A relative of Abdelrahman Shaludi, a Palestinian who killed two Israelis with his car last month, displays his portrait inside his family home after it was razed by Israeli authorities in east Jerusalem's Silwan neighborhood on November 19, 2014A relative of Abdelrahman Shaludi, a Palestinian who killed two Israelis with his car last month, displays his portrait inside his family home after it was razed by Israeli authorities in east Jerusalem's Silwan neighborhood on November 19, 2014 (AFP Photo/Ahmad Gharabli)
Jerusalem (AFP) - Israel on Wednesday demolished the home of a Palestinian behind a deadly car attack in Jerusalem, pushing ahead with a promised crackdown following a bloody assault on a synagogue.
Four rabbis and a policeman were killed Tuesday after two Palestinians wielding meat cleavers and a pistol launched a rare assault on a place of worship.
Prime Minister Benjamin Netanyahu has vowed a harsh response to the synagogue assault, which was the bloodiest attack in Jerusalem in years.
"I have ordered the destruction of the homes of the Palestinians who carried out this massacre and to speed up the demolitions of those who carried out previous attacks," Netanyahu said late Tuesday.
Hours later Israeli forces razed the east Jerusalem apartment of the family of Abdelrahman Shaludi, who deliberately rammed his car into a crowd of pedestrians on October 22, killing a young woman and a baby.
Shaludi was shot by police as he fled the scene and later died of his wounds.
Israel is struggling to contain a wave of unrest in annexed Arab east Jerusalem that has seen a growing number of deadly attacks by Palestinians.
Israel has used punitive house demolitions for years in the West Bank but the policy was halted in 2005 after the army said they had no proven deterrent effect and was likely to encourage violence.
Until now, razing homes has never been adopted as a matter of policy in annexed Arab east Jerusalem.
The family home in the densely populated neighbourhood of Silwan was little more than a shell after the demolition, its inner and outer walls blown out and piles of rubble covering the floor.
The family had moved out ahead of the demolition and were staying with relatives.
"Where can we go now? We have nowhere to live, no home," said Shaludi's sister Nibras, a young teenager in a bright pink flowered headscarf.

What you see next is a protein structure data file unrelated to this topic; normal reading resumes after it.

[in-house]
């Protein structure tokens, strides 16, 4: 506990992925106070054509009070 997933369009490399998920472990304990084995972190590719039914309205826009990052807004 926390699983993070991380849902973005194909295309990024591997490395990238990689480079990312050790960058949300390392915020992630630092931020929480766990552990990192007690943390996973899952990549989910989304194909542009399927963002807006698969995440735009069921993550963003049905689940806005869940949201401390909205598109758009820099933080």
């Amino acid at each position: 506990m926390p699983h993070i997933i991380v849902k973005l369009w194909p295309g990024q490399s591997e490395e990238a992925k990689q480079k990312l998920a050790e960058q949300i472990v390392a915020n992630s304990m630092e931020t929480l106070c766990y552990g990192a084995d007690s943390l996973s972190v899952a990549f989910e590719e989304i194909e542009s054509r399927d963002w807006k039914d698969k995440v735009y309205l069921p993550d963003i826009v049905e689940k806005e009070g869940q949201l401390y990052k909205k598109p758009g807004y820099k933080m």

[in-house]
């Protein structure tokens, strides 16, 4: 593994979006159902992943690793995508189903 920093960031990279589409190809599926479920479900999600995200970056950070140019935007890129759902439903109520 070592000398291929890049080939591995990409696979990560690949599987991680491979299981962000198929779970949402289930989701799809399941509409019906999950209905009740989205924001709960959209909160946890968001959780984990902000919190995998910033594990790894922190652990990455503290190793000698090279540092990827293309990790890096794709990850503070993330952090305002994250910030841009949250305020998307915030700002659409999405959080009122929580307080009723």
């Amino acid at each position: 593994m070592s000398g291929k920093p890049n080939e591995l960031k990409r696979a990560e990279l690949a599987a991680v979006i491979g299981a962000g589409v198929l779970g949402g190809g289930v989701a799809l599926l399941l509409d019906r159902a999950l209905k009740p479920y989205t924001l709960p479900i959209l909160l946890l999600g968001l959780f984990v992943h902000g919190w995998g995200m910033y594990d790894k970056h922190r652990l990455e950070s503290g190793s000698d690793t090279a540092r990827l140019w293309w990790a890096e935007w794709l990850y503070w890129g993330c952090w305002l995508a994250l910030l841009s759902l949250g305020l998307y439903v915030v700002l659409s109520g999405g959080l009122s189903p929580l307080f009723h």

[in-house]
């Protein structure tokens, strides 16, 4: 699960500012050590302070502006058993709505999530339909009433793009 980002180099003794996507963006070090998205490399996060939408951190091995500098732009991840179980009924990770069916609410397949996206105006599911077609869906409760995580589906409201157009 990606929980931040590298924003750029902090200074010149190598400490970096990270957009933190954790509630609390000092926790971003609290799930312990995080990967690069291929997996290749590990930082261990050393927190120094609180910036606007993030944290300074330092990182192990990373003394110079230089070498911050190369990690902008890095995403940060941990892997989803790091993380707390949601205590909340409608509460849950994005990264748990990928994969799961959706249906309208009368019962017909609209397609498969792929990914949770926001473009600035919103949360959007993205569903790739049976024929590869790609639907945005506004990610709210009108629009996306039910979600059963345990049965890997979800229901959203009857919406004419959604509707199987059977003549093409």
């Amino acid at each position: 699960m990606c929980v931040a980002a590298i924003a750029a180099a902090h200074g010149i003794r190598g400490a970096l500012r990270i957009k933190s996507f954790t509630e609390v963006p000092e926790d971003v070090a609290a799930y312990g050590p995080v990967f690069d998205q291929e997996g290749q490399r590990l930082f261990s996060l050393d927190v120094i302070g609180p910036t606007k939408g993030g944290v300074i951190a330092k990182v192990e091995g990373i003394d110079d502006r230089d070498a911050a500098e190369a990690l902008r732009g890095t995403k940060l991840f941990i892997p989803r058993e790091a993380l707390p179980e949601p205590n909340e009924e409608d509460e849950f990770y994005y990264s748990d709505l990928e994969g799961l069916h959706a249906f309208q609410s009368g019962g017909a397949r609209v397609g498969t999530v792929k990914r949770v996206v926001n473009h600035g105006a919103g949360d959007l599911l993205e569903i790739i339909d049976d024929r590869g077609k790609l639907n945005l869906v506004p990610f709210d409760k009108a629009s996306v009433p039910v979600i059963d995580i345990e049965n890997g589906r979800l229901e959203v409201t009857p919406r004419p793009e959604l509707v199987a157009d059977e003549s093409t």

- Controversial practice -
Abed Rabbo Abu Jamal, the father of one of the cousins that carried out Tuesday's synagogue attack, Ghassan Abu Jamal, said he was summoned to collect the demolition order for his house.
Israel's decision to resume demolitions was taken on November 6 after a second car attack by a Palestinian that killed two Israelis.
An official said the aim was "to restore calm in Jerusalem" following a wave of attacks.
Human rights groups have denounced the practice as collective punishment targeting not the perpetrators but their families.
And the US State Department warned last week that demolishing homes would be "counterproductive" and would "exacerbate an already tense situation" in Jerusalem.
Israeli commentators too acknowledged a dispute over the effectiveness of the measure.
"The Shin Bet (internal security service) contends that it deters, the army contends that it does not and that it could even have the opposite effect -- it sows the seeds for the next terror attack," wrote Nahum Barnea in Yediot Aharonot newspaper.
"But all that is irrelevant, because the government... feels that it must show the public that it is punishing the other side."
Aside from the homes of the two Palestinians behind the synagogue attack, three more east Jerusalem apartments are earmarked for demolition in connection with a spate of attacks in the past three months.
The latest wave of violence comes amid heightened tensions in the Holy City, fanned by Palestinian anger over right-wing Jews pressing to overturn a long-standing ban on their praying at the compound that houses the Al-Aqsa mosque and Dome of the Rock.
The site is the holiest in Judaism, which knows it as the Temple Mount, and the third-holiest place for Muslims, who call it Al-Haram Al-Sharif.
Palestinians are also angered by Jewish settlers moving into east Jerusalem and either buying up properties, or building new ones.
On Wednesday, the Jerusalem municipality said it approved the construction of 78 new homes for settlers in the Har Homa and Ramot neighbourhoods.
Pope Francis voiced dismay at the "alarming increase in tension in Jerusalem" and appealed to both sides to take the "courageous decisions" needed to achieve peace.
Jordan, custodian of Muslim holy places in east Jerusalem, said it was following "the serious situation" in the city, condemning all acts of violence and calling for "restraint and calm".
In other developments, Israel denounced as unhelpful a vote by Spain's parliament calling on Madrid to recognise a Palestinian state.
"It would have been better if the Spanish parliament had instead chosen to do the right thing by condemning the abominable slaughter carried out by inflamed Palestinians in a synagogue in Jerusalem," the foreign ministry said of the vote, which came hours after the attack.